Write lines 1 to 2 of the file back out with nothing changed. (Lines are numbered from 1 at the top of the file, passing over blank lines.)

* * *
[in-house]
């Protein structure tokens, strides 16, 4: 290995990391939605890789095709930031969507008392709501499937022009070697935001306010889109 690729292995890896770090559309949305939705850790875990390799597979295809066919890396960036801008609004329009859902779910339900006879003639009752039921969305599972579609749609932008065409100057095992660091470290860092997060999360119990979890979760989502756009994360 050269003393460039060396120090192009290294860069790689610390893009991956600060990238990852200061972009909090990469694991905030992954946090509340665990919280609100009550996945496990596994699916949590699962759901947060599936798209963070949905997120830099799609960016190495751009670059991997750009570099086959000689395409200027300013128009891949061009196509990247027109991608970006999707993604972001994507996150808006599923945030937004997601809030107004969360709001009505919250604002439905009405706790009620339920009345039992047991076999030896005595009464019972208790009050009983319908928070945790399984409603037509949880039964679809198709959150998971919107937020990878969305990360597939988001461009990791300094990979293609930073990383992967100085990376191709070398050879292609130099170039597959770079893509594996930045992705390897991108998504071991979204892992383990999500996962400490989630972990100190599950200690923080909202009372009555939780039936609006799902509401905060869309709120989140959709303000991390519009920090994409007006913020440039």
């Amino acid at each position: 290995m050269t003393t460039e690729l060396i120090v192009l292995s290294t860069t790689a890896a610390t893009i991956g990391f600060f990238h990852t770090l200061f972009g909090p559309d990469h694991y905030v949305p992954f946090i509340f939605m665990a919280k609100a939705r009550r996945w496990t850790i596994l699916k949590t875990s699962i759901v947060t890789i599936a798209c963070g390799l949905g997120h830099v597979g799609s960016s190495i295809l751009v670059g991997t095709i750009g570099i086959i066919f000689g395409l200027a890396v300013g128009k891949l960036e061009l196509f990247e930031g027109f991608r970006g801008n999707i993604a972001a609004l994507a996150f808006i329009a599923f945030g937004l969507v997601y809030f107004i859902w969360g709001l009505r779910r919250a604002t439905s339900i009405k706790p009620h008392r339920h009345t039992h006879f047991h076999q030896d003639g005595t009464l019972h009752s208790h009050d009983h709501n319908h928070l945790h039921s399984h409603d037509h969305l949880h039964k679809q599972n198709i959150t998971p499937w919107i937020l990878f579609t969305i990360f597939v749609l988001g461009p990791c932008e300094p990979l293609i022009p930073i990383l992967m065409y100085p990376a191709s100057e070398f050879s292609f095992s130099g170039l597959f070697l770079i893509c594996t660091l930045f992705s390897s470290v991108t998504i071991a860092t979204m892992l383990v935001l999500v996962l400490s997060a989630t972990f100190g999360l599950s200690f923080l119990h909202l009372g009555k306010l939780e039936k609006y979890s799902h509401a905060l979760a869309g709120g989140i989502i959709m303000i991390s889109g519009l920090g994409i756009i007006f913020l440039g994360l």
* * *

[in-house]
């Protein structure tokens, strides 16, 4: 290995990391939605890789095709930031969507008392709501499937022009070697935001306010889109 690729292995890896770090559309949305939705850790875990390799597979295809066919890396960036801008609004329009859902779910339900006879003639009752039921969305599972579609749609932008065409100057095992660091470290860092997060999360119990979890979760989502756009994360 050269003393460039060396120090192009290294860069790689610390893009991956600060990238990852200061972009909090990469694991905030992954946090509340665990919280609100009550996945496990596994699916949590699962759901947060599936798209963070949905997120830099799609960016190495751009670059991997750009570099086959000689395409200027300013128009891949061009196509990247027109991608970006999707993604972001994507996150808006599923945030937004997601809030107004969360709001009505919250604002439905009405706790009620339920009345039992047991076999030896005595009464019972208790009050009983319908928070945790399984409603037509949880039964679809198709959150998971919107937020990878969305990360597939988001461009990791300094990979293609930073990383992967100085990376191709070398050879292609130099170039597959770079893509594996930045992705390897991108998504071991979204892992383990999500996962400490989630972990100190599950200690923080909202009372009555939780039936609006799902509401905060869309709120989140959709303000991390519009920090994409007006913020440039």